On Thursday 27 May 2021, Ghana’s foremost playwright Uncle Ebo Whyte, on his programme on Joy FM “Food for Thought,” told an amusing story. On Monday and Thursday mornings, Uncle Ebo regales Ghanaians with interesting stories.
Until Covid-19 made huge assemblies difficult, Uncle Ebo staged a play every quarter at the National Theatre, Accra. Though he talks generally about topical issues, most stories are laced with his real-life experiences, especially his early childhood at South-Suntreso, Kumasi.
Ebo’s story on Thursday was about a trip he took to the US early in his career in the 1980s. He recounts that, on arrival at the Company’s Headquarters, he was ushered in to see the Vice-President (VP). This meeting was to last thirty minutes after which he would be handed over to a staff member who would conduct him around for the rest of the day.
As the conversation got more interesting, the Vice-President made a change in plan. He decided Ebo accompany him for a hospital appointment he had. After the appointment, the VP asked they have lunch together. To Ebo’s surprise, they were joined by the Vice-President’s wife for lunch.
At the end of the day, the overwhelmed Uncle Ebo told the VP how kind and different he was from everyone else. Replying the compliment, the VP said, until four years earlier, he was a completely different human being, and would not have done what he did. Indeed, he confessed, humility was not his forte.
He explained that, until an incident changed his life, he was a selfish results-oriented go-getter who only saw employees as tools to help him achieve his vision. Employee welfare did not feature in his thought. He therefore worked very hard, and his employees equally hard. He had no life outside his work. Unsurprisingly, he rose very fast in his organization.
At a point, he had a routine medical examination. When the doctor entered the room, the VP sensed a worried demeanour and look on the face of the doctor. The message was simple and stark. The VP had terminal brain-cancer and had only four months to live.
The devastating news brought his world to an end as the heavy weight of his selfishness/self-centredness came crashing on him. He immediately resolved to make peace with everybody in the four months he had left.
That evening, as VP lay in bed despondent, he had a phone call. It was from his doctor. Apologising profusely, the doctor told him, the x-ray he had read to him earlier in the day was not his. The mix-up came about because VP had the same first name with an eighty-five-year-old man who had terminal brain-cancer, whose report he read to him. He the VP was in perfect health.
That was the turning-point of his life into a humane human being, and not the mechanical, arrogant and unfeeling person he had been.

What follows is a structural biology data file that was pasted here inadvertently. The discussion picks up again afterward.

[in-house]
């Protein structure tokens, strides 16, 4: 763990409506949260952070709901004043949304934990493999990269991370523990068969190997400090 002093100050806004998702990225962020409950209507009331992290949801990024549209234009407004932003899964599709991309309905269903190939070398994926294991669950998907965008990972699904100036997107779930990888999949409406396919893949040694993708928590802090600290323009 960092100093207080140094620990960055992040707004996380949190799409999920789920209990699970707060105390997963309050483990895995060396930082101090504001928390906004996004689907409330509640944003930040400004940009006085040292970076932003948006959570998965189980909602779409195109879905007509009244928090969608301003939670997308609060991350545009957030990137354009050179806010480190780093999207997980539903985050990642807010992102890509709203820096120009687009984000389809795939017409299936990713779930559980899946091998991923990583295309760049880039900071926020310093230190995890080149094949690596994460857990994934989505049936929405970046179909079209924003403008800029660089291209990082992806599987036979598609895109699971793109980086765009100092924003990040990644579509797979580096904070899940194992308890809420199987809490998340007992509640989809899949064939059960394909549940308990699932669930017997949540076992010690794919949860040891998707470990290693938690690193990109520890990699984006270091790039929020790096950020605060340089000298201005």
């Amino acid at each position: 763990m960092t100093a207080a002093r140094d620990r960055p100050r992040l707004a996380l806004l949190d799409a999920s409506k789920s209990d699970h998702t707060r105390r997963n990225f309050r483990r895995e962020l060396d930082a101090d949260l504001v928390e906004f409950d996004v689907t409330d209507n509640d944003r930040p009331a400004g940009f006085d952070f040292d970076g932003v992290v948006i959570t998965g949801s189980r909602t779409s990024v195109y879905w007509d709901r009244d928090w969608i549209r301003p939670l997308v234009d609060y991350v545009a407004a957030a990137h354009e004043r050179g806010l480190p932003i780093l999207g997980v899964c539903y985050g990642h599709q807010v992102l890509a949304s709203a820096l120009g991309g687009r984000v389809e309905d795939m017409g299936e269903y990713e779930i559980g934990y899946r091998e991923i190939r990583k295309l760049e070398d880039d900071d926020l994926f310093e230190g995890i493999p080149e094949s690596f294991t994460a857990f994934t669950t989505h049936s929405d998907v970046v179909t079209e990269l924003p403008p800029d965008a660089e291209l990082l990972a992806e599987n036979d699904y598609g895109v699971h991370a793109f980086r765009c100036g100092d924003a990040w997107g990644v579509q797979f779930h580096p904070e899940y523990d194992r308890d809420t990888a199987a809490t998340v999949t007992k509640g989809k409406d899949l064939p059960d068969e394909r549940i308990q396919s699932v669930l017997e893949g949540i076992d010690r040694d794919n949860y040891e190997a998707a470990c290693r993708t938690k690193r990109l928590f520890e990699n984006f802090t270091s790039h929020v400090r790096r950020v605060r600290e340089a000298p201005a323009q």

The lessons Ebo learnt from this encounter were life’s transience, and the need for respect, humility and humaneness in dealing with fellow human beings.
Like Ebo’s Vice-President, for some public office-holders, subordinates do not matter and can be treated/maltreated anyhow. At the least opportunity, they threaten saying “I will show you where power lies!”
For executives with such attitude, their departure from the organisation makes them automatic persona-non-grata. If for any reason they have to go back to the organization, it is pay-back time for subordinates they maltreated!
Unfortunately, arrogance is not the preserve of top executives only. The negative attitude seems to be everywhere! I have been treated shoddily in banks and other service-providing institutions. Rudeness in traffic is routine!
The major lesson from Uncle Ebo’s story is that, arrogance does not pay. Humility does. One does not have to face the extreme prospect of having only four months to live like the VP to treat others humanely.
After inflicting humiliation on me, offending officials have apologetically said, “oh Sir, I am sorry. I didn’t know who you are!” I advise them saying, you don’t have to know people to treat them well. You are paid to provide a service! Do it courteously!
Where did the basic courtesies, respect/discipline and patriotism we were taught disappear to?
I remember that young woman who rammed into my car from the rear, insolently tell me “but I didn’t see you!”
“Charity begins at home” is what we were taught. So parents, teach your children the values of courtesy, humaneness and respect for authority/elderly! Teachers will then reinforce what parents teach at home.
Leaders, lead us!
Fellow Ghanaians, WAKE UP!